His lack of formal training did not hold him back, however, “Whatever acting and direction I picked up, it was on the job—I just keenly observed my directors and that’s how I acquired my knowledge and that is the reason it took me thirteen years to direct a play. I was lucky that in a very short period of time, I got to work with some of the best directors in Delhi. Wherever I performed, somebody would notice me and invite me to work in their play. I acted with Rajinder Nath, Joy Michael and Sabina Mehta Jaitly, MS Sathyu, MK Raina, and finally Habib Tanvir and learned immensely from them, their earthy wisdom and acute observation. These people were not just about theatre, they were well-versed in a lot of things—literature, poetry, history, geopolitics, sociology, and anthropology So just by hanging out with these people, there was so much to learn.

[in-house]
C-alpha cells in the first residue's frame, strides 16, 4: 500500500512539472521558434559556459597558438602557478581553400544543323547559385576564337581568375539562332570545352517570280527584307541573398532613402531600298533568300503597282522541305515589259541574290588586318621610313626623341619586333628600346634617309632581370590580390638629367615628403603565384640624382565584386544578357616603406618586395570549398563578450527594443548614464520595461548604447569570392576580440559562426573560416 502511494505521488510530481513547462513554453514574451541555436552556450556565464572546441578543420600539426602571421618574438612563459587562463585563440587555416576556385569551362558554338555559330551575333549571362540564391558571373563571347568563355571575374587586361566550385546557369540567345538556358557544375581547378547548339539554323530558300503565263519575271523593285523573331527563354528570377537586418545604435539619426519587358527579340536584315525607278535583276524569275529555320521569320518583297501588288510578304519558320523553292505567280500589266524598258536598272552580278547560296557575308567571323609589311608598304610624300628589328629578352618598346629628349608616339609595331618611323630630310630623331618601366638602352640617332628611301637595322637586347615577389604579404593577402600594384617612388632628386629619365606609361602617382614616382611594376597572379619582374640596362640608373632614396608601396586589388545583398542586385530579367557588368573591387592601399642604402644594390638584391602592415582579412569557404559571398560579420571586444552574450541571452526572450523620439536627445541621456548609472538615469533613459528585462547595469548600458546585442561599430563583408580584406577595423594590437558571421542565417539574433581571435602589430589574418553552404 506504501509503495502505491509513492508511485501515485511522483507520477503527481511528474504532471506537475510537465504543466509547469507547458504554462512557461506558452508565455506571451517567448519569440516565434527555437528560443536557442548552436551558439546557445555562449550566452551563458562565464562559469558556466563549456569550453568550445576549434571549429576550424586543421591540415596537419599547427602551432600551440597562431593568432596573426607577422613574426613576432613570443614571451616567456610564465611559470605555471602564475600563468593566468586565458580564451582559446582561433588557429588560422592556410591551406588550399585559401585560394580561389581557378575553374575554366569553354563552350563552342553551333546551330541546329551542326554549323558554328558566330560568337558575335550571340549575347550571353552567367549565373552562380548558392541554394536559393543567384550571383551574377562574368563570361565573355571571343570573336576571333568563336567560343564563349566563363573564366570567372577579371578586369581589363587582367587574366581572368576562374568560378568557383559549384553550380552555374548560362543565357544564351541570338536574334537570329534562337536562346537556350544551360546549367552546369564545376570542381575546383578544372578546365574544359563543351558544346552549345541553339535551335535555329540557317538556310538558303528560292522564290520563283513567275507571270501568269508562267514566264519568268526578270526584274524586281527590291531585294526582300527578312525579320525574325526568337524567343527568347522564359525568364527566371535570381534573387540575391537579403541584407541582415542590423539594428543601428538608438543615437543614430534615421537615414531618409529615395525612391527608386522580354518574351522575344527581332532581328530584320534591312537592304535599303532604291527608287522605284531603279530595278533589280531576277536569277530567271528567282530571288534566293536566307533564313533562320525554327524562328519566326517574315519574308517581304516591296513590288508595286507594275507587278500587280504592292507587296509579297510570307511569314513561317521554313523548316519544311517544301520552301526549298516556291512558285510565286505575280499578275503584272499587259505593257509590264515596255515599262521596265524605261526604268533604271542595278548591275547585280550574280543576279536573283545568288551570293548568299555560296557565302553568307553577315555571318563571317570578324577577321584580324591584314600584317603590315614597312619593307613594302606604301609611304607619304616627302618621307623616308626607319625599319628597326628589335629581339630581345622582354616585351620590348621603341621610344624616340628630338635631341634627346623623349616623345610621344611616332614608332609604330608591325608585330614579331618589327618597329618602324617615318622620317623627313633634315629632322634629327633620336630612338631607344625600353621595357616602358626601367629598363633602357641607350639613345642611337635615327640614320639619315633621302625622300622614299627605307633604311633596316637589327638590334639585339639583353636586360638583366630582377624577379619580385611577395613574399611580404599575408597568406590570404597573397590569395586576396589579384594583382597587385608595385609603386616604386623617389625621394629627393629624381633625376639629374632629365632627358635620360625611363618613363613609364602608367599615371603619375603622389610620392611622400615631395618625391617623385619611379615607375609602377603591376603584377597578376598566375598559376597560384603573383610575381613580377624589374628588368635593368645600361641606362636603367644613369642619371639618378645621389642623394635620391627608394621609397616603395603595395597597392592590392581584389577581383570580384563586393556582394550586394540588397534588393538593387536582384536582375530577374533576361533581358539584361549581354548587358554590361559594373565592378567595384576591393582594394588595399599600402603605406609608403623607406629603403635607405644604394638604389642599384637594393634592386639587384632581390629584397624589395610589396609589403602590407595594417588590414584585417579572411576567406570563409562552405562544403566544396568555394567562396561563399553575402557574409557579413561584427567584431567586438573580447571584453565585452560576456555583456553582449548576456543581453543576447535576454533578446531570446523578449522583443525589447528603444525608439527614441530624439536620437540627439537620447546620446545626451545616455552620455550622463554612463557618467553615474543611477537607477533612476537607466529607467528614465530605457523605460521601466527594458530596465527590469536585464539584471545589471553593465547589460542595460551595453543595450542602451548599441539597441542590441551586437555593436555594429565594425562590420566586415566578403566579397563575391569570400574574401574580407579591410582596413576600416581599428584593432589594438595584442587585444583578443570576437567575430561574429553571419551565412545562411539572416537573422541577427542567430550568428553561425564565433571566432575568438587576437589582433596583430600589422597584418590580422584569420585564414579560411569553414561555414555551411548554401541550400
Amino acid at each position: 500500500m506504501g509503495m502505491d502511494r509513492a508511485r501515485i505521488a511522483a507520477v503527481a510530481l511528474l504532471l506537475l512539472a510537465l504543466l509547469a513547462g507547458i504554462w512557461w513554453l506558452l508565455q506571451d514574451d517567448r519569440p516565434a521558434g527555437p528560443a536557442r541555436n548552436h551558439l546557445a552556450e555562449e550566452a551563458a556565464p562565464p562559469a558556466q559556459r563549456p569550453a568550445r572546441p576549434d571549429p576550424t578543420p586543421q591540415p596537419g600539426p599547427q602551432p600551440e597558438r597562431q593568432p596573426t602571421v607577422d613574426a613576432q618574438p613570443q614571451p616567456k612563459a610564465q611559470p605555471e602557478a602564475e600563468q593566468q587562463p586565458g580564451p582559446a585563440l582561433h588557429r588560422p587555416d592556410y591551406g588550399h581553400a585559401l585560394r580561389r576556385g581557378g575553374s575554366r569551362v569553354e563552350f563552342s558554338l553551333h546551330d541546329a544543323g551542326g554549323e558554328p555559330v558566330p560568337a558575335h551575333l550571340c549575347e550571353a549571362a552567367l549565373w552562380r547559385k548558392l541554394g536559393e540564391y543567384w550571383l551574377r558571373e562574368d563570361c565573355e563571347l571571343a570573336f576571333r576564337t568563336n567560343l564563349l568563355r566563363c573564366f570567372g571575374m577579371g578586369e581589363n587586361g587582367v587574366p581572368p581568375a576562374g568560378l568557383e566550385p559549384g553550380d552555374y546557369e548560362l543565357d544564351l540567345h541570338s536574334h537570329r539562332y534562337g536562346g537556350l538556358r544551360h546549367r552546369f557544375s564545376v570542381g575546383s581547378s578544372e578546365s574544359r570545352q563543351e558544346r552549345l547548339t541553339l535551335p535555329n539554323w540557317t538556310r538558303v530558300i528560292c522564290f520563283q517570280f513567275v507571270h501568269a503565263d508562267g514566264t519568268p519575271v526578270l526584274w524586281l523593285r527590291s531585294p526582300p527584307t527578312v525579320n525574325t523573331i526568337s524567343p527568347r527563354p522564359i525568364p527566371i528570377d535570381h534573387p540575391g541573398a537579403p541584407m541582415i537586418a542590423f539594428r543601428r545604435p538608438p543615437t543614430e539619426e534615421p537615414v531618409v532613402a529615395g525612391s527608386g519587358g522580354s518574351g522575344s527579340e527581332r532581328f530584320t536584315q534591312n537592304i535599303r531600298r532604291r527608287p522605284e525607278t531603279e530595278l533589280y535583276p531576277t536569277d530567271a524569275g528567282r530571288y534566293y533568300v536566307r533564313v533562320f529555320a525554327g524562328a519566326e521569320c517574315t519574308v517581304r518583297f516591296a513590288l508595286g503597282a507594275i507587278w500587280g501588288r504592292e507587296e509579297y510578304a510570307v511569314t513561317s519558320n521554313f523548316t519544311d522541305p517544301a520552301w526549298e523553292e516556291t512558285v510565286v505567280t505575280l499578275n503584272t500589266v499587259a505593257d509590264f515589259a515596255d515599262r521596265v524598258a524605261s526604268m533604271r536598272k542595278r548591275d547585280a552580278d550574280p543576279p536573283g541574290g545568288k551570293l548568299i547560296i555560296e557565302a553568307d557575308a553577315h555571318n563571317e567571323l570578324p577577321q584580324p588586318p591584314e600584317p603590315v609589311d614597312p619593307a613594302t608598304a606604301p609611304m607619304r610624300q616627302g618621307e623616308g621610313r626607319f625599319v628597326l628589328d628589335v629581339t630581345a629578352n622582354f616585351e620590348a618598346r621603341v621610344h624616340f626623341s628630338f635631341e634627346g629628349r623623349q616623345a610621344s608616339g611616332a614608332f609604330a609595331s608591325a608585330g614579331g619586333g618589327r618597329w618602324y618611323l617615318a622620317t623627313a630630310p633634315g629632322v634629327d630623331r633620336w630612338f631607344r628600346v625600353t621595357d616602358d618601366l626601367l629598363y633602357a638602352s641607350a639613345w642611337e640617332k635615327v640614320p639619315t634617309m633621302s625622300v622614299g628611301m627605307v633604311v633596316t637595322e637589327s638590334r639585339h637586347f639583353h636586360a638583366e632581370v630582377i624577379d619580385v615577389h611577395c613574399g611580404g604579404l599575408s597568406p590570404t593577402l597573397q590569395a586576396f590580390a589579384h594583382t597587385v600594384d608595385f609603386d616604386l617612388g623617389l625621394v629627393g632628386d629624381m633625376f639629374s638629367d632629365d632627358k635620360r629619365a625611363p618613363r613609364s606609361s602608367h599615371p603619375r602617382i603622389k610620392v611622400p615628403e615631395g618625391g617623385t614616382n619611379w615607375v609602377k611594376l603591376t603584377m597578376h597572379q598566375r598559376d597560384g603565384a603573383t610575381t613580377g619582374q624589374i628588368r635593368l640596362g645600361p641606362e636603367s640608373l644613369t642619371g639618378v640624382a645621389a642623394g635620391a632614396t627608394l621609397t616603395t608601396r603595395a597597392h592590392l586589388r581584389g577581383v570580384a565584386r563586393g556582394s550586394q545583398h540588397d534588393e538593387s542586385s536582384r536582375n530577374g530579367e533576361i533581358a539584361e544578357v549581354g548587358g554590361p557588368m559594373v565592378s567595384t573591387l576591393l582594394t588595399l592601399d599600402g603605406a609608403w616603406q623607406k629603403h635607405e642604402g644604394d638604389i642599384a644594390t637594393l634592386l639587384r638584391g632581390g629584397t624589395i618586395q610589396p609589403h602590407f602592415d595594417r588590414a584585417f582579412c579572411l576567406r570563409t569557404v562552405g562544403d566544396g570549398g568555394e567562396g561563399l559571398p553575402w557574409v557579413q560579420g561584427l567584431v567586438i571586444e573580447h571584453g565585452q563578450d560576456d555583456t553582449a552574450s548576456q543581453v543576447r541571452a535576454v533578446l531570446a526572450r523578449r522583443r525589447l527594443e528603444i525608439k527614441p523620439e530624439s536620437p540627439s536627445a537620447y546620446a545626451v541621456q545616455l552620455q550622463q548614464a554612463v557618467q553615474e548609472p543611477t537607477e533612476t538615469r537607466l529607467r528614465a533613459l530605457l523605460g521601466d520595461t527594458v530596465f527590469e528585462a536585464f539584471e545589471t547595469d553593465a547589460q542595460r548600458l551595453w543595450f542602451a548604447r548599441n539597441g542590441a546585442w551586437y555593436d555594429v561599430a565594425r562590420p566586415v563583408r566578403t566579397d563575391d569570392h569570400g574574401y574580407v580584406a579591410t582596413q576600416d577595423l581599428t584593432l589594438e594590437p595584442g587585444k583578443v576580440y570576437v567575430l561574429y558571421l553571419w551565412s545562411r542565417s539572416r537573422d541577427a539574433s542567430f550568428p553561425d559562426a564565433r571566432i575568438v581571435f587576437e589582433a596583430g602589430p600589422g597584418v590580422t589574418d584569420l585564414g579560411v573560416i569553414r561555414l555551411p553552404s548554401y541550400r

“In Delhi, plays did not run for too many shows, it’s only when I got into Dastangoi, and we kept on doing it year after year running into thousands of shows, I realized that this is the way it works, a production just continues, Then I decided to shift to Mumbai, and I thought my strategy would be that while I produced and directed my own plays for my own personal growth and learning, every year, I would go to directors that I really wanted to work with and learn from, and I would act in their productions. I think it has been really beneficial for me, I observed different styles of direction, what skills they bring in, what is lacking in me that I can pick from them. I have been able to act with Naseeruddin Shah, Sunil Shanbag, Imran Rasheed, Purva Naresh Saurabh Shukla, and it has been a great learning experience.”